Wednesday, May 28, 2008

Wilful Violation of Support Order Can Be Established Without Testimony by a Formal Judicial Admission

Wilful Violation of Support Order Can Be Established Without Testimony by a Formal Judicial Admission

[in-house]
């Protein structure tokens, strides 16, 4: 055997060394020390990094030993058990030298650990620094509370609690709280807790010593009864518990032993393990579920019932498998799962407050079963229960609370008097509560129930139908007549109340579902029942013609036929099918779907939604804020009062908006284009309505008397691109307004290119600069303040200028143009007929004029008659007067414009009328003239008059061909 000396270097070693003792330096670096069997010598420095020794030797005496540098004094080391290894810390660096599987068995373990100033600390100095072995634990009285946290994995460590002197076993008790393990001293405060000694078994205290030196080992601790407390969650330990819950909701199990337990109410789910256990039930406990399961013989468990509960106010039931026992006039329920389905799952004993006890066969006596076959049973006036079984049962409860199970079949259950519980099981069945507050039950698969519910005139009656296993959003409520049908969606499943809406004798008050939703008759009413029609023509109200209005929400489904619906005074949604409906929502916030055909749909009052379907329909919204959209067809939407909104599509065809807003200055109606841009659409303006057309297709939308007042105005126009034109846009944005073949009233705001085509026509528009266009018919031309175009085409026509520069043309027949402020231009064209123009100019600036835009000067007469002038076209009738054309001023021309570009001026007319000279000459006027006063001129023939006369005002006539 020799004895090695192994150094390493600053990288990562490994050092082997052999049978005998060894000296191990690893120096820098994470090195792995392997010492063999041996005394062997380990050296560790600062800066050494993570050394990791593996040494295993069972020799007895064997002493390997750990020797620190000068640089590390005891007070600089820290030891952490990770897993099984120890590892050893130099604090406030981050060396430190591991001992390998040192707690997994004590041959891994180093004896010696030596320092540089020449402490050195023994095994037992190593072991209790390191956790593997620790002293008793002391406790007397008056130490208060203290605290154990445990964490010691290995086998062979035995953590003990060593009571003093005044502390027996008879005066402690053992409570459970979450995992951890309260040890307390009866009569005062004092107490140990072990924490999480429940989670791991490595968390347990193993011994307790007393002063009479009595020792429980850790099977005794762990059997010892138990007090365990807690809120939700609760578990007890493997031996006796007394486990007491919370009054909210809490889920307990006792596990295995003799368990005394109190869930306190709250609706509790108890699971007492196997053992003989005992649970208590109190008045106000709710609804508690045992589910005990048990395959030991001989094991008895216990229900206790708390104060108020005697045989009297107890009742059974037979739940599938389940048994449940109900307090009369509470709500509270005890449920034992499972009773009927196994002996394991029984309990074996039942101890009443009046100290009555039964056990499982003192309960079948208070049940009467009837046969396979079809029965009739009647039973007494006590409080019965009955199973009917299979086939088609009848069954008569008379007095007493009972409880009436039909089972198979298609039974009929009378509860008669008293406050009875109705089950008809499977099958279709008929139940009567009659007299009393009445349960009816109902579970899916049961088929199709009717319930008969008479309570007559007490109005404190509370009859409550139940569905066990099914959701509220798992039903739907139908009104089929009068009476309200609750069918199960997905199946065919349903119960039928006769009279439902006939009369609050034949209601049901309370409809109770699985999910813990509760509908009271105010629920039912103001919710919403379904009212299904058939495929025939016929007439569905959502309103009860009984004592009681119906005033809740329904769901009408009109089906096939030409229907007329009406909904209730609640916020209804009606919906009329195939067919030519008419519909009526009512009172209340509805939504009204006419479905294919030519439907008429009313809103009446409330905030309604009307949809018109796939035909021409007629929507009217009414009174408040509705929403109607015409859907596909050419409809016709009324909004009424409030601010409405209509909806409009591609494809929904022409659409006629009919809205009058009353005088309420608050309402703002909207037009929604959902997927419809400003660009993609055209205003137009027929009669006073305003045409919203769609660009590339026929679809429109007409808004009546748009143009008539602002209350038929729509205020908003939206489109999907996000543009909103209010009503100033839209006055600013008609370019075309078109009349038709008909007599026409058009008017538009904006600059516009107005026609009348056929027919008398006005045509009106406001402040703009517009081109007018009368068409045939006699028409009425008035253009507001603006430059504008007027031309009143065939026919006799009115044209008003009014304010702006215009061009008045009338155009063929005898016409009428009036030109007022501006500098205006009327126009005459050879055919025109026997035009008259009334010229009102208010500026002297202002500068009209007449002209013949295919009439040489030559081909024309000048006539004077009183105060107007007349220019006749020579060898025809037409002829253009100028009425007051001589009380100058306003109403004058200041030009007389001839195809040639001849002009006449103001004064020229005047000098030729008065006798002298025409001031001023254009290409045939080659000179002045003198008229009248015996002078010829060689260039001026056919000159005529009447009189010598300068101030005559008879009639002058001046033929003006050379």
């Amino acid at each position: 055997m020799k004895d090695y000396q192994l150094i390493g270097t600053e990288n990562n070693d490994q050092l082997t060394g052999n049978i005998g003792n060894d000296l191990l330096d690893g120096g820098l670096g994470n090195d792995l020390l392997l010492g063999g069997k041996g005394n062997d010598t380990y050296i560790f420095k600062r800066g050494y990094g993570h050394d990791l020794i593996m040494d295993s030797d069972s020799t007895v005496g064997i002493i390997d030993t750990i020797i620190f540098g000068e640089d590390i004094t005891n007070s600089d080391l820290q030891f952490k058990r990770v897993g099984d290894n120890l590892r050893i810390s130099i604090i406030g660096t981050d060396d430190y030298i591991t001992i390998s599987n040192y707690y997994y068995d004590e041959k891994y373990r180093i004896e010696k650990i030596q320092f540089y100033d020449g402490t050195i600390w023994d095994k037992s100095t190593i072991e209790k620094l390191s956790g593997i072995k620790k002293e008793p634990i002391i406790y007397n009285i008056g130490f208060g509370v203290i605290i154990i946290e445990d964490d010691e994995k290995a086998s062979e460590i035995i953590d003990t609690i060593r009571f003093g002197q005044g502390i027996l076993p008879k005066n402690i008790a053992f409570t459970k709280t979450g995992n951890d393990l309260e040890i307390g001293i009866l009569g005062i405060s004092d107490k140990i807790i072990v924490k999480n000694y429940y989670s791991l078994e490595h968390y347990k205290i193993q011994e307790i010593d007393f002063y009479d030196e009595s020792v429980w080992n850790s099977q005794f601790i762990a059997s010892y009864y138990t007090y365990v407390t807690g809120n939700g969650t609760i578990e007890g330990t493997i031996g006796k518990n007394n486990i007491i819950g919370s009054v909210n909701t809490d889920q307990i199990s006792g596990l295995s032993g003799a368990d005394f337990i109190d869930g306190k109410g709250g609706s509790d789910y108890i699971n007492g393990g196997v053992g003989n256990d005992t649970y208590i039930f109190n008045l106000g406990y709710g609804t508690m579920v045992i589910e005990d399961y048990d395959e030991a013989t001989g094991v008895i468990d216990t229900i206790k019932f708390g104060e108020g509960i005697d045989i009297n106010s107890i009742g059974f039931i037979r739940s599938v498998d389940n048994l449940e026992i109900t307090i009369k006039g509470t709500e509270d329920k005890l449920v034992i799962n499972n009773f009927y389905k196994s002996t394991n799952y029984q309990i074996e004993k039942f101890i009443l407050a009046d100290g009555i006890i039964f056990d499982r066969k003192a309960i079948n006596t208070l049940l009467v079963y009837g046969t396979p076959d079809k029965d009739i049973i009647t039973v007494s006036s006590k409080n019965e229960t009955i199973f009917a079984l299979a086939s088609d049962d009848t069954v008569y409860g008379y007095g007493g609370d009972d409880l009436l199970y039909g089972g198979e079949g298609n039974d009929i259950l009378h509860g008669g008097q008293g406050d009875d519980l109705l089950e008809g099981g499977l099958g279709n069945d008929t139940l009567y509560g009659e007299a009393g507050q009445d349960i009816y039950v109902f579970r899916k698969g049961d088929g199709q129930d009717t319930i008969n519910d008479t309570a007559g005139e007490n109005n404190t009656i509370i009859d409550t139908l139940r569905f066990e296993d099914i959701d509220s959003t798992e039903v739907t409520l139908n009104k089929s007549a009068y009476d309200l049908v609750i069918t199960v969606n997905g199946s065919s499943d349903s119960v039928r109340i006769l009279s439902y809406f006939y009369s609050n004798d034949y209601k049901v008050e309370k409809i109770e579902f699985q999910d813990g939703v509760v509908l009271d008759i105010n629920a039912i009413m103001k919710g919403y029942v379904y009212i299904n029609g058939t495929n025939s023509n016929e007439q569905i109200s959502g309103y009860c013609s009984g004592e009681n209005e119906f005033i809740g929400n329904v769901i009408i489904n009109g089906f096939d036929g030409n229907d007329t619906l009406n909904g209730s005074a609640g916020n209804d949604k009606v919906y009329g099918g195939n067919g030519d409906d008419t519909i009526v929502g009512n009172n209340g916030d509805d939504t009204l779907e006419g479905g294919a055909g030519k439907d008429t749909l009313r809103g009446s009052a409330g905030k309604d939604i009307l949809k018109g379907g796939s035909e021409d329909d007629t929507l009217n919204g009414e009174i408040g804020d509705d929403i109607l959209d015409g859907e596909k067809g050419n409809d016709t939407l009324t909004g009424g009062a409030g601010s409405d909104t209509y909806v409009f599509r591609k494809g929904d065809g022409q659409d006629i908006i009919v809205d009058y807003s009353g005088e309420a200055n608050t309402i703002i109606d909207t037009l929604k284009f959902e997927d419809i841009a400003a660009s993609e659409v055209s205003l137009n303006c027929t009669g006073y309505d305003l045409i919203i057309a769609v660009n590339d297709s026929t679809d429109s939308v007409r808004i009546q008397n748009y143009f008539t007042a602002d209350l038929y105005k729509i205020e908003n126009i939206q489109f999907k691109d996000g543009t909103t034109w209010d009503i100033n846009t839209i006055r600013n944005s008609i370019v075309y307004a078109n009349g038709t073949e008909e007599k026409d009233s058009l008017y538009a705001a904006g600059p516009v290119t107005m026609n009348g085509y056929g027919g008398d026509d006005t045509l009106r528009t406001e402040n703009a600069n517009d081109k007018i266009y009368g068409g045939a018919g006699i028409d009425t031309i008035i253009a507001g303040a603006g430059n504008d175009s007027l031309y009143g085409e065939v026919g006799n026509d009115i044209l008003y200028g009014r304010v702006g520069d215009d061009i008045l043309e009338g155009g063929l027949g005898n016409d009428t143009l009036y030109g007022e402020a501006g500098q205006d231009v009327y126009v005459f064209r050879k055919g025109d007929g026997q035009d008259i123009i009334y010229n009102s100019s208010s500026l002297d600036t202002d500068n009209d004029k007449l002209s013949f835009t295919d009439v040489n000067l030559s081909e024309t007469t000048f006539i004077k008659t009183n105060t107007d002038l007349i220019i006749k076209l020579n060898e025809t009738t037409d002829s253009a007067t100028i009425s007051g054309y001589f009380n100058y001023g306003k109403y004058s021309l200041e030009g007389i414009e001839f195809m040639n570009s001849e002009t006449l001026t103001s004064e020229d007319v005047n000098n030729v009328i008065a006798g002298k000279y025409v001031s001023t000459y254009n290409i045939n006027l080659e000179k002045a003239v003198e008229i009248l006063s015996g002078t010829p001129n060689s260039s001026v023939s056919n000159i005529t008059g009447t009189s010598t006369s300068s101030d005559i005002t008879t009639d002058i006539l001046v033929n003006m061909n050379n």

In Matter of Columbia County Support Collection Unit v Interdonato, --- N.Y.S.2d ----, 2008 WL 1969647 (N.Y.A.D. 3 Dept.) the Appellate Division rejected Respondents argument on appeal that Family Court erred in finding a willful violation of the support orders and ordering that he be committed based on unsworn testimony. It held that it is well settled that when there is no admission by a respondent, a determination of a willful violation of a support order must be predicated upon proof adduced at a hearing. A formal judicial admission by a respondent may, however, obviate the need for a hearing inasmuch as the respondent, by his or her admission, waives the production of evidence by the opposing party with regard to the facts admitted and the respondent's admission is deemed conclusive with regard to those facts. Here, respondent's unequivocal admission before the Support Magistrate in open court to the facts giving rise to petitioner's claim of respondent's violation of Family Court's orders, that he failed to make the required child support payments, was made with sufficient formality and conclusiveness to be deemed a formal judicial admission even in the absence of an oath. Furthermore, proof of a failure to make required support payments is prima facie evidence of a willful violation. Accordingly, Family Court's order was not based upon unsworn testimony, but was properly made following respondent's admission and, as such, it was affirmed.